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Last Updated: Wednesday, 22 June 2005, 10:35 GMT 11:35 UK
Ask the expert: Tax credit overpayment
Inland Revenue head quarters
The HM Revenue & Customs processes tax credits
BBC News website's Ask the Expert column gives readers a chance to have their financial questions answered.

This week Pauline Hunter, a rights worker at the Disability Alliance, helps Your Money reader Amanda Reid.

Ms Reid receives the Working Tax Credit, but has been told she must pay 3,000 back because she has been overpaid.

She is disabled and is not currently working. She says the overpayment is not her fault and wants to know where she can get help.

Pauline Hunter writes:

One of the biggest problems with tax credits is the issue of overpayments.

Unfortunately, your experience is not uncommon because of the way tax credits work.

Disabled people are particularly at risk of being overpaid because they are more likely to move in and out of work.

DO YOU HAVE A QUESTION?

The good news is that in certain circumstances an overpayment such as yours may not be recoverable.

The HM Revenue & Customs administers Working Tax Credit. The amount of tax credit paid in a particular year is usually an estimated amount based on the previous year's income and adjusted finally, at the end of the tax year, once the income for the year is known.

There is a built-in 2,500 disregard, which means that if your income goes up by less than 2,500 you will not incur an overpayment. If your income reduces at all you will be underpaid and the amount will be reimbursed in a lump sum to you.

Awards can be adjusted in-year when changes occur and this can reduce or eliminate an overpayment.

However, it is only when your entitlement is finalised at the end of the year that the final overpayment is known.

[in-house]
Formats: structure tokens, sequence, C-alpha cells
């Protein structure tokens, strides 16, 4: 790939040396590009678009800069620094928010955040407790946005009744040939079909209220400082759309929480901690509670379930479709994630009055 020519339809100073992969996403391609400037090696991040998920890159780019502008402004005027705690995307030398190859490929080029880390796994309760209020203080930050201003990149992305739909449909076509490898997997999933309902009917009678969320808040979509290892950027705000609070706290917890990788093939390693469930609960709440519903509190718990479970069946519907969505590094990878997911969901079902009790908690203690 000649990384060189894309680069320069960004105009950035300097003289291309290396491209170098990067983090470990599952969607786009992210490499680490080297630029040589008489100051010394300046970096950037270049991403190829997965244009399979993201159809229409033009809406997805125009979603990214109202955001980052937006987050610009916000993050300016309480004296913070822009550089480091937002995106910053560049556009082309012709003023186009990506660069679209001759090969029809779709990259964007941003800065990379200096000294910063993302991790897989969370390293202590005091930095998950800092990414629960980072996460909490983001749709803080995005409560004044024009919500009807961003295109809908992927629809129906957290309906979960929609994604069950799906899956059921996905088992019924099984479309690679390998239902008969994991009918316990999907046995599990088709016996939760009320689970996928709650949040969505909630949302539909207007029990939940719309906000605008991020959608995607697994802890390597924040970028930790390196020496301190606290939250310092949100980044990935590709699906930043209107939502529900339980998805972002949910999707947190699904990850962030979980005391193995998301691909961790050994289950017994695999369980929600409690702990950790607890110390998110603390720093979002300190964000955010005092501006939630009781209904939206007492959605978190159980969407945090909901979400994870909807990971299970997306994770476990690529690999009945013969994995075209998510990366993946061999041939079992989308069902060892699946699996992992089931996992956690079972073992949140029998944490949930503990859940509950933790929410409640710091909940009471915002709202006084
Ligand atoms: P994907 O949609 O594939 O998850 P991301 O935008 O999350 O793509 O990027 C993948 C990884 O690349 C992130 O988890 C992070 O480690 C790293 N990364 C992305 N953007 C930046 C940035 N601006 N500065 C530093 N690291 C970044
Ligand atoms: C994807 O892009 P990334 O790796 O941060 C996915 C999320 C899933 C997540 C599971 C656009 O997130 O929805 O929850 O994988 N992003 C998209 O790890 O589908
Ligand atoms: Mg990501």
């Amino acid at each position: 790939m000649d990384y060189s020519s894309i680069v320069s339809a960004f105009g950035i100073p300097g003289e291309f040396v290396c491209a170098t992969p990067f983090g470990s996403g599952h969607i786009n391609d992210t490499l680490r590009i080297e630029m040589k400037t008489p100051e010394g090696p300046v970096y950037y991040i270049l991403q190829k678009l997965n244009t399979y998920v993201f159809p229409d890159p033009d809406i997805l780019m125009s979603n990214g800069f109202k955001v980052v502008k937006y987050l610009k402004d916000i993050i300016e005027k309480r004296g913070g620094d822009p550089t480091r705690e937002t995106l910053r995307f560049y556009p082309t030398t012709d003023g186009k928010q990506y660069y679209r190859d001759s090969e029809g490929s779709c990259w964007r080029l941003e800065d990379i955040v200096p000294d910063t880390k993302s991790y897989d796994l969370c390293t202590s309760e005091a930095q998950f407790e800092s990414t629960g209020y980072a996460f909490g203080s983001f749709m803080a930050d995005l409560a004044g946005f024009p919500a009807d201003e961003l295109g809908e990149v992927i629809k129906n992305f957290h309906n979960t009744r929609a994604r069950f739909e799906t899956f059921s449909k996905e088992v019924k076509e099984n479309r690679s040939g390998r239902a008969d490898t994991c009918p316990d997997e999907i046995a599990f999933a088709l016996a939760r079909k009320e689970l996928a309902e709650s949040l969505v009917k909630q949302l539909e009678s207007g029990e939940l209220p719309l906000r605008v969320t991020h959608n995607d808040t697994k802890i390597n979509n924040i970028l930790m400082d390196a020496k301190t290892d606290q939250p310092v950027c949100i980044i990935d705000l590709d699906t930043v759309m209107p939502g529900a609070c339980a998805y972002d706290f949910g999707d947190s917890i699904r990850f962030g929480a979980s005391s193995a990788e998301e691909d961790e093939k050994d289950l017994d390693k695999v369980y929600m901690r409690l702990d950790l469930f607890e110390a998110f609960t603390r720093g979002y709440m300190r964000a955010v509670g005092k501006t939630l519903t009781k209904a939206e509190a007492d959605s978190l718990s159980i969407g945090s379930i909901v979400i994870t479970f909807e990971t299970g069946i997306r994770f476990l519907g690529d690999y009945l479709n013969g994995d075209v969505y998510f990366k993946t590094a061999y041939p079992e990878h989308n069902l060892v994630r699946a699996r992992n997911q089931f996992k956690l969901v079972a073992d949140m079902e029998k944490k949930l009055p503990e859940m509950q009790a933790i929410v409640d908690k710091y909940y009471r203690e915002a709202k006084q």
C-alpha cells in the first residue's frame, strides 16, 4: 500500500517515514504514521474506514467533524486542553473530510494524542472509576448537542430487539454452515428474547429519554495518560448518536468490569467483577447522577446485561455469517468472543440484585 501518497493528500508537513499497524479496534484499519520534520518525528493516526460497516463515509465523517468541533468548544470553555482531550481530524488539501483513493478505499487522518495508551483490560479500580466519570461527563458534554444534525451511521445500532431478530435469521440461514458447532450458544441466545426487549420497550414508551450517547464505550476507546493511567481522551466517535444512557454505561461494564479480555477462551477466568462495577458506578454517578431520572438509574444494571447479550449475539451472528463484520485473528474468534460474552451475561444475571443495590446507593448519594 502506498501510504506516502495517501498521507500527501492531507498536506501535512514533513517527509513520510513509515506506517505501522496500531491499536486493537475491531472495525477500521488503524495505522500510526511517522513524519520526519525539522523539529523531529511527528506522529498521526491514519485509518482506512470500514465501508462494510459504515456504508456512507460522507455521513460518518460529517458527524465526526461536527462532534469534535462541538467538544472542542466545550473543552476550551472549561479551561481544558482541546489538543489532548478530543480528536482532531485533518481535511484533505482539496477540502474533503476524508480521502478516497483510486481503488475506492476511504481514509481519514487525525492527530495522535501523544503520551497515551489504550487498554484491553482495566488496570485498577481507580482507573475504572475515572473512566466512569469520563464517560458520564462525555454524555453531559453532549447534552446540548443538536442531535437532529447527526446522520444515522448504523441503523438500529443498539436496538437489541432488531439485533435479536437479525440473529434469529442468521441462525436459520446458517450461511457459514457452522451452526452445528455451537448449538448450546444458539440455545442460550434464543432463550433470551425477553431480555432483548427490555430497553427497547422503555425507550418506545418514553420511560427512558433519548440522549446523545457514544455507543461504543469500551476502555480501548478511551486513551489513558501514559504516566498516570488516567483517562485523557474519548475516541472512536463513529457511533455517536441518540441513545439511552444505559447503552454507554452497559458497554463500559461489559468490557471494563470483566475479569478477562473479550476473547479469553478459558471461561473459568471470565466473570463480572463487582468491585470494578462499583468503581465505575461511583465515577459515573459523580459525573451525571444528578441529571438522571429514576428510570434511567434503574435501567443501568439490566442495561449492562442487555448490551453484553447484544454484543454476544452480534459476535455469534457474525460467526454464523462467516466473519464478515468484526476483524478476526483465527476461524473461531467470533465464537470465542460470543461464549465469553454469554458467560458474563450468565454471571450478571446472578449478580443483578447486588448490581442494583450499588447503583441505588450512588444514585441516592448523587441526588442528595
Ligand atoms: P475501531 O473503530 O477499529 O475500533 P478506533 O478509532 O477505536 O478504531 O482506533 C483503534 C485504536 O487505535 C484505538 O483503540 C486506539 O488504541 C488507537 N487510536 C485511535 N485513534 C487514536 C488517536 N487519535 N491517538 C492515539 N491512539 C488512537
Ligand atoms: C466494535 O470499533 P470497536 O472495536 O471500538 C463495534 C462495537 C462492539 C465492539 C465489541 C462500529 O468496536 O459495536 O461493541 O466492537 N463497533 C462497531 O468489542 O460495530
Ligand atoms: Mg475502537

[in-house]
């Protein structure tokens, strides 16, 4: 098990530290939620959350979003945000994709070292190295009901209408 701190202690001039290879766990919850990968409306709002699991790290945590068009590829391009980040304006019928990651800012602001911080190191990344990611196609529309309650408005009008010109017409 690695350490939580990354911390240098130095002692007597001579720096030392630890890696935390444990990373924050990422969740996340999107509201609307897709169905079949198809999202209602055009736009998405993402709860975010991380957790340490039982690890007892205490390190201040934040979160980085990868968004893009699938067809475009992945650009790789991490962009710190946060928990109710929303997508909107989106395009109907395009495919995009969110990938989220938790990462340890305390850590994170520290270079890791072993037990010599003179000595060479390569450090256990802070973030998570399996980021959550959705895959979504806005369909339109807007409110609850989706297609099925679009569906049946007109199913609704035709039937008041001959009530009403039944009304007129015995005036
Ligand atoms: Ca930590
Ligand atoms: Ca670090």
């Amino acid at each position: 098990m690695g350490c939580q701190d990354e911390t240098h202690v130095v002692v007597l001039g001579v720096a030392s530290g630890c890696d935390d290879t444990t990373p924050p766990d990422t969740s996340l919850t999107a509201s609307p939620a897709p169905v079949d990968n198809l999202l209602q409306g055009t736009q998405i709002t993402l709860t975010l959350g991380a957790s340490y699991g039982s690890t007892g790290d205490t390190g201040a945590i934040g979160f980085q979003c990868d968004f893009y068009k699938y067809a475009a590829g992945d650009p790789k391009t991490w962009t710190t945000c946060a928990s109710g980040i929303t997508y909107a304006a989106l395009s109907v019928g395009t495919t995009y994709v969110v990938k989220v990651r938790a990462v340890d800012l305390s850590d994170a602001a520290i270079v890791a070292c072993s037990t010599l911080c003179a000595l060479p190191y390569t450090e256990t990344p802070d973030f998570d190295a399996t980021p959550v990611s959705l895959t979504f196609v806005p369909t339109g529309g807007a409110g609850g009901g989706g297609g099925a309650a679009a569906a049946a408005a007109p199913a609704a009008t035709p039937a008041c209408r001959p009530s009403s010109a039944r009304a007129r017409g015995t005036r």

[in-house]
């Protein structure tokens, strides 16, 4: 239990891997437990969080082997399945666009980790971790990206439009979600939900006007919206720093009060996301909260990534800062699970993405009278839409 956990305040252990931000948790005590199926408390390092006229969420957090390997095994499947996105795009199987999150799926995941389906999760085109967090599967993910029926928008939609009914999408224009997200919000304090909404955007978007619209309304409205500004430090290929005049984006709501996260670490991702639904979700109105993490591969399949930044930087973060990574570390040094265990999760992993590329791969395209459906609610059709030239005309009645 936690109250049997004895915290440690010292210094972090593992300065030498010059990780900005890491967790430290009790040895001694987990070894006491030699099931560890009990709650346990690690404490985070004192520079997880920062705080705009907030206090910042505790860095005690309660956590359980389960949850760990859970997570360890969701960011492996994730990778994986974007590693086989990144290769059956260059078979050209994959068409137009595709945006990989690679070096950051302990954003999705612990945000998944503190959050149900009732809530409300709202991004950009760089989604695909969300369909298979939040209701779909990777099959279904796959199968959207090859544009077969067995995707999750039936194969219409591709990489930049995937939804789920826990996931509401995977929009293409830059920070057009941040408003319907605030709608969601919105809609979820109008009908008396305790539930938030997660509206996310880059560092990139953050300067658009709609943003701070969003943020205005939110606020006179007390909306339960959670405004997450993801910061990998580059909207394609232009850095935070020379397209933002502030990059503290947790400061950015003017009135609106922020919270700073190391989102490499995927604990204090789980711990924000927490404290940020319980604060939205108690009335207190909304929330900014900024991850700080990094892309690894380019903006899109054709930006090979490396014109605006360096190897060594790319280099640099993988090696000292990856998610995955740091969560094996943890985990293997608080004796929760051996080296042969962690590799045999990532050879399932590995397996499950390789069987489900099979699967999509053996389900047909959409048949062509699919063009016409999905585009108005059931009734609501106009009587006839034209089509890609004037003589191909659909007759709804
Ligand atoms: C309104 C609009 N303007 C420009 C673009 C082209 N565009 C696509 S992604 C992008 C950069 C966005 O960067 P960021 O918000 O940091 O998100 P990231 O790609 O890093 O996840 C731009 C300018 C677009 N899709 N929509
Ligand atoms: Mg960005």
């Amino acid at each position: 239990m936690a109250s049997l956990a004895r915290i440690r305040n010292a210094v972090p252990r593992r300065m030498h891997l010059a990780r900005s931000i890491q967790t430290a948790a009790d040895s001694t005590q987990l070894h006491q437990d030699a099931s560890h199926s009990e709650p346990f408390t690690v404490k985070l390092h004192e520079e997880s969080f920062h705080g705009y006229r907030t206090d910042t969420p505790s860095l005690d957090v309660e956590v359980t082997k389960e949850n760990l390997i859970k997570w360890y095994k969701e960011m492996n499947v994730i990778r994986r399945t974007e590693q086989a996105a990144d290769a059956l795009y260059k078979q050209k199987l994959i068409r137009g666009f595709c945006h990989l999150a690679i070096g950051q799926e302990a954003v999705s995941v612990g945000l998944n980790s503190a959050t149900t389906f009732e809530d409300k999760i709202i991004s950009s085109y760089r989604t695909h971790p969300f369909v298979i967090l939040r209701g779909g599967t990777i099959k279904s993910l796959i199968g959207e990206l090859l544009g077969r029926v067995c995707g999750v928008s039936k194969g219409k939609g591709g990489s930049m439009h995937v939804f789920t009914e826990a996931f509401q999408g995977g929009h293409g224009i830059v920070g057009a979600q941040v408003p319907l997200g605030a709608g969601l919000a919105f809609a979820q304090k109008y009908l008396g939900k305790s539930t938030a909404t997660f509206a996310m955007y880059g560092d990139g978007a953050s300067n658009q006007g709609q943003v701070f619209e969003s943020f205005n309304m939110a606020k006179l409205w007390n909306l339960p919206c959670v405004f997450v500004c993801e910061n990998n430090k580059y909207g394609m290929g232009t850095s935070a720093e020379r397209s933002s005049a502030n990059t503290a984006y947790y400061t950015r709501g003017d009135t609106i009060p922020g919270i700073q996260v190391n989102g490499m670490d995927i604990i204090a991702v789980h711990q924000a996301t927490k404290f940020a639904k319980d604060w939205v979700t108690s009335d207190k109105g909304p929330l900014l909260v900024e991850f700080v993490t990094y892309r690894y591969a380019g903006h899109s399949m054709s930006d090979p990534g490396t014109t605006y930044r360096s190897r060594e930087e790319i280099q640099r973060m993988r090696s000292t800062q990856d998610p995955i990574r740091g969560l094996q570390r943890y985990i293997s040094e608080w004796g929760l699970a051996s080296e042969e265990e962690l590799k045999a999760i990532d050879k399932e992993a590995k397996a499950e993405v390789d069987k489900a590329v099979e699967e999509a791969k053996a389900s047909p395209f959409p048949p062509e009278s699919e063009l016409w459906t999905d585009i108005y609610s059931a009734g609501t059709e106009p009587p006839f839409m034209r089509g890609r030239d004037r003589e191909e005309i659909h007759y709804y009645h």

GETTING HELP
Citizens Advice offers online and practical advice - and has a fact sheet on tax credit overpayments available on its website (see link on right)
Advice now offers online and a directory of local welfare rights services
Your MP may be able to intervene on your behalf

Where an overpayment is due to official error it will not be recovered. Errors can occur, for example, when claim forms are scanned and information has been misread.

Other mistakes or delays can be created when inputting information regarding change of circumstance.

The test is that the Revenue must have made the mistake and "it was reasonable to think your award was right" or it would cause hardship to you or your family if you had to pay the money back.

The Revenue's approach to overpayments is outlined in COP 26 - the Code of Practice on overpayments.

The code lists factors, which can be taken into account when considering hardship, and includes claimants with a disability whose health could be affected by having to pay back the debt.

Other factors which can be taken into account include income and essential living expenses, your savings, outgoings such as rent or mortgage repayments, whether you have a child under five-years-old, and any other factors that may be relevant.

What you should do

  • Contact the Tax Credit Office address at the top of the award notice and let them know if you are unhappy about your award or a decision you have received
  • Contact the Tax Cedit Helpline on 0845 300 3900
  • Request TC647 for a breakdown of the award - useful in identifying mistakes in entitlement
  • Download a copy of COP26 the Code of Practice from the Revenue's website(see link on right)
  • The Adjudicator's Office handles complaints including those about the Tax Credit Office (see link on right)
  • Seek advice from a local advice agency such as Citizens Advice. It is not always easy to identify official error or explain how recovery will cause hardship
  • Problems with tax credit overpayments can have an adverse effect on benefits such as income support and housing benefit - seek further advice

The opinions expressed are those of the author and are not held by the BBC unless specifically stated. The material is for general information only and does not constitute investment, tax, legal or other form of advice. You should not rely on this information to make (or refrain from making) any decisions. Always obtain independent, professional advice for your own particular situation.



ASK THE EXPERT

 


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